Australian biotech Anatara is busy working on its next big idea in the market for digestive health products.

The company caught investors’ attention in May last year, when it signed a distribution deal for one of its animal products with global player Zoetis.

However, the underlying terms of the deal weren’t as good as the market had hoped, and the stock price promptly slumped.

Some poor market communication aside, Anatara (ASX: ANR) has been back in the lab — this time focused on customers of the two-legged (human) variety.

The company says it’s concluded a successful proof of concept study for a dietary supplement that treats gastrointestinal problems.

Qn: What is GaRP?

Answer: Any product that assists in Gastrointestinal ReProgramming.

GaRP products are used in the treatment of both Irritable Bowel Syndrome (IBS) and Inflammatory Bowel Disease (IBD).

More than 10% of the world’s population experience IBS symptoms at some point, so a successful treatment formula could be potentially lucrative.

Anatara completed its proof of concept for a dietary supplement which treats IBS using “in vitro” gut models to measure its performance.

Speaking with Stockhead, Anatara CEO Stephen Lydeamore further clarified how the process works.

“The trial is conducted inside test tubes, so we’ve created 3D gut models which effectively map out a human gut replica inside the test tube,” Lydeamore said.

According to Anatara, the supplement significantly reduced inflammatory proteins, and cut the number of inflammatory bacteria that infect health gut cells by around 95%.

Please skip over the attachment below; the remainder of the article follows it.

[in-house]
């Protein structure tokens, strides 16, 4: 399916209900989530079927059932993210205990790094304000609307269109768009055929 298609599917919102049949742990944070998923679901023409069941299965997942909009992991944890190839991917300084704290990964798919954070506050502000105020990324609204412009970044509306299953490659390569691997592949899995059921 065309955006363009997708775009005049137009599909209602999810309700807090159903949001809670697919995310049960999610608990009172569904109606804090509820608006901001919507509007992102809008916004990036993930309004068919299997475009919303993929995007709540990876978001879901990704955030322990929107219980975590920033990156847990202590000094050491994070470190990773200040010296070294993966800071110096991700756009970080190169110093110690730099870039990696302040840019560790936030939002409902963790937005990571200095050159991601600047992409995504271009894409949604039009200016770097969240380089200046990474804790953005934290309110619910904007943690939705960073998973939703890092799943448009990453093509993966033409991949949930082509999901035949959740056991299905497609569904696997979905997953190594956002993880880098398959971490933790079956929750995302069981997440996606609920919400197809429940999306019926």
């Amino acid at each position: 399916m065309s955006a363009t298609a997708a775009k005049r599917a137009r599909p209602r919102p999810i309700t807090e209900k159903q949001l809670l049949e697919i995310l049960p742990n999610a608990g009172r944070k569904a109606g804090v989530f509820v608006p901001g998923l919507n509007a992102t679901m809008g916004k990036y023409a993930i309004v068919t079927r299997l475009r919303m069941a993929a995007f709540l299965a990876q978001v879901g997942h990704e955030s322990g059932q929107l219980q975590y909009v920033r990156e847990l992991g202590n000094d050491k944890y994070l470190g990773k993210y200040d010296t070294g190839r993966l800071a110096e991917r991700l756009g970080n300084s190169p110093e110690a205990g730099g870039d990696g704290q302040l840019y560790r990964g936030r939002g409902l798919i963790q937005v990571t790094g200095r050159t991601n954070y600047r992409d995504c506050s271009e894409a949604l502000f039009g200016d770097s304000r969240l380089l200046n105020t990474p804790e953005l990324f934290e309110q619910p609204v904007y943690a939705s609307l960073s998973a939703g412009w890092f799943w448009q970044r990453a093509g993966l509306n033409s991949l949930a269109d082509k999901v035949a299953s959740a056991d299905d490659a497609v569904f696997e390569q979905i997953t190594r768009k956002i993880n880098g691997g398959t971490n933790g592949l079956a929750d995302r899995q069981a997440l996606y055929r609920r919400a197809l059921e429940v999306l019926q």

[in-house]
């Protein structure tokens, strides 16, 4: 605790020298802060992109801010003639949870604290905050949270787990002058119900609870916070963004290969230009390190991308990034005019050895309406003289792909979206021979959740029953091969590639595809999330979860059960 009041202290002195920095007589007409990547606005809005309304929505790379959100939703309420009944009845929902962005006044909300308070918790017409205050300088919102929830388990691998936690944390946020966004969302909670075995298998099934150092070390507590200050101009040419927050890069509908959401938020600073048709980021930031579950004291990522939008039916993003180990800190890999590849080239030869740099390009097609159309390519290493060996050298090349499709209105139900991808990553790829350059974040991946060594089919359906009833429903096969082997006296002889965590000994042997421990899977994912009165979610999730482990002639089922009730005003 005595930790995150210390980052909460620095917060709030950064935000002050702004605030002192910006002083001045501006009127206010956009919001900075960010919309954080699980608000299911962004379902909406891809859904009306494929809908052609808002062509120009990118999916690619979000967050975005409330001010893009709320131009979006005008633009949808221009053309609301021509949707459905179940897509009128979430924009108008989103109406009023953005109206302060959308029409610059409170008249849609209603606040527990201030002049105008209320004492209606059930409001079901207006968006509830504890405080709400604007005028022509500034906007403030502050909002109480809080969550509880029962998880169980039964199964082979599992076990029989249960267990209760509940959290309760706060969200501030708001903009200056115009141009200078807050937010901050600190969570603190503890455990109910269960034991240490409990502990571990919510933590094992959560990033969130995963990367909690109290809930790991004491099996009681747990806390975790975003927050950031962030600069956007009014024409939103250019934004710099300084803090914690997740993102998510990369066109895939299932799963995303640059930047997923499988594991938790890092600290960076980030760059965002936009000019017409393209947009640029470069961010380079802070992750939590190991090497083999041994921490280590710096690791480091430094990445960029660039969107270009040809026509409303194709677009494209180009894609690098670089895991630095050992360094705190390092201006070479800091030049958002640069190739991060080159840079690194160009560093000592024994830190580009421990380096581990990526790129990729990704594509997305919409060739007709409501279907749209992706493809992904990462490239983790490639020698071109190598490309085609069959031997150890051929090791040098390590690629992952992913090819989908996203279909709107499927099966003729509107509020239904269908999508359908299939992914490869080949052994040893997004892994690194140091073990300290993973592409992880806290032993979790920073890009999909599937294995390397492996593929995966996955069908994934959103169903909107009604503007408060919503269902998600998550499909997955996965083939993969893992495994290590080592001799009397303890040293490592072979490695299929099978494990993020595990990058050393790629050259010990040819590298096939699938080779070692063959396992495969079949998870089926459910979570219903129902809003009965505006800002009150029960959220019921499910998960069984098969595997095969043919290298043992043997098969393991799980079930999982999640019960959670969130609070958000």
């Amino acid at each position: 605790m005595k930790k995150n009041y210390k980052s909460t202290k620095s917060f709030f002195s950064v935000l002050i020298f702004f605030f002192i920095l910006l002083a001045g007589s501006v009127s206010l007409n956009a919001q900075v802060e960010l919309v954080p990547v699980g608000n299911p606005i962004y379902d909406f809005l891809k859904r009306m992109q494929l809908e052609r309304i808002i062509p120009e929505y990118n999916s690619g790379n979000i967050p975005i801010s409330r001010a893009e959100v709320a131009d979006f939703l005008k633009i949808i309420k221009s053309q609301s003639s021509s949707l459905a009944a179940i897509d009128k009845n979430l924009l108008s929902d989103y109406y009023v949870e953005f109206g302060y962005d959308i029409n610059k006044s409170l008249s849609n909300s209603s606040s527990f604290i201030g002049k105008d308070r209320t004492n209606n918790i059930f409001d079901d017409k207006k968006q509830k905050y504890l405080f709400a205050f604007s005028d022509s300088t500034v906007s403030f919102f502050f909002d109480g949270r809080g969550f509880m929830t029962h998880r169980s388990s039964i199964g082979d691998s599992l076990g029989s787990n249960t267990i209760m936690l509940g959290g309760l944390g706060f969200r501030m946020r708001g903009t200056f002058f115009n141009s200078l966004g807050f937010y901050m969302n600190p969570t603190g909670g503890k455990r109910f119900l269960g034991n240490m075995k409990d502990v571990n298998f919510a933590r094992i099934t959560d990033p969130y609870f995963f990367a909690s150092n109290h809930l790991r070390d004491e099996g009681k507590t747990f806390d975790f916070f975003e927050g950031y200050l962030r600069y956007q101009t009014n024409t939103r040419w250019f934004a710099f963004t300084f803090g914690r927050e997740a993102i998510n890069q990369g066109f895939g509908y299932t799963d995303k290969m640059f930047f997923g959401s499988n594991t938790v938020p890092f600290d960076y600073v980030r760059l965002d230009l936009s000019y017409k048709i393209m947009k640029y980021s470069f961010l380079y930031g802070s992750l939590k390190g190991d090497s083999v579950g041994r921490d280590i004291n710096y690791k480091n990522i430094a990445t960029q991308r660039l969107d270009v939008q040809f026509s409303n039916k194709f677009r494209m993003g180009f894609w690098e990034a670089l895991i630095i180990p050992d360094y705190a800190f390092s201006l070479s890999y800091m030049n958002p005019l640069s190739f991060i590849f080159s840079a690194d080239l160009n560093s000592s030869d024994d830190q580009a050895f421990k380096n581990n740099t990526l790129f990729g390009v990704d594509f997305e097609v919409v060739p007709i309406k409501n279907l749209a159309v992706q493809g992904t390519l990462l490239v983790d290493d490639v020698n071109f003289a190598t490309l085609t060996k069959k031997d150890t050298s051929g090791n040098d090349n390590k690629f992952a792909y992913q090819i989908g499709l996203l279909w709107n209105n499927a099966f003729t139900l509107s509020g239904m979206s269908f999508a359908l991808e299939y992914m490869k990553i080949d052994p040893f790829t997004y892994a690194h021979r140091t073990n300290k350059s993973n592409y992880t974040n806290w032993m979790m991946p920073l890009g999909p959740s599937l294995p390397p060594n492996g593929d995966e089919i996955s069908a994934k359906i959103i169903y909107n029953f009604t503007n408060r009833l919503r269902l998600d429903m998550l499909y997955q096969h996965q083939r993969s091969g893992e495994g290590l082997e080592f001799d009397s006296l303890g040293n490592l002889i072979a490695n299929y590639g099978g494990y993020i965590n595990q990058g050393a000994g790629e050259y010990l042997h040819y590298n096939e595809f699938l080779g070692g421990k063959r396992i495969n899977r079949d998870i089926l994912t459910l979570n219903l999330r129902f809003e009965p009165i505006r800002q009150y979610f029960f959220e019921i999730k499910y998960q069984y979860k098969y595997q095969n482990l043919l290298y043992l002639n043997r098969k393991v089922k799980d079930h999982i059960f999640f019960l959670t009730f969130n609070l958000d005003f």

Not a bad strike rate, but the company is being cautious in its next steps.

“It’s a dietary supplement, not a drug,” Lydeamore said, which means the amount of hoop-jumping required for regulatory approval is a bit less rigorous.

But Anatara will still take the time to ensure that its product meets the Generally Regarded As Safe (GRAS) criteria, as prescribed by the Therapeutic Goods Aministration.

“Getting GRAS approval will make it easier to bring on a global health company as a partner,” Lydeamore told Stockhead.

Like previous Anatara products, the core of their supplement comes from the same ingredient taken from the base of a pineapple. But this incarnation is a bit more complex and includes additional inputs.

Anatara’s plan from here is to carry out testing of the product on actual humans in the second half of this year.

It then wants to partner up and move towards a commercialisation strategy by H2 2020.

Funds check

During the December quarter Anatara did a lot of product testing, but no selling.

As a result, quarterly operating cash outflows rose to $1.115 million and the company isn’t exactly swimming in money.

Lydeamore is confident; he told Stockhead that he’s mapped out a cashflow forecast all the way to the proposed commercialisation phase, and doesn’t expect liquidity problems.

As at December 31 though, the company only had $1.495 million in liquid cash or cash equivalents. But if a squeeze intensifies, it’s got access to another $4.5 million held in term deposits over 90 days.

For now, the market is waiting to see more evidence that a successful commercial strategy could come to fruition.

Shares in Anatara were unchanged at 50 cents following the announcement, still well down from their 12-month high of $1.73.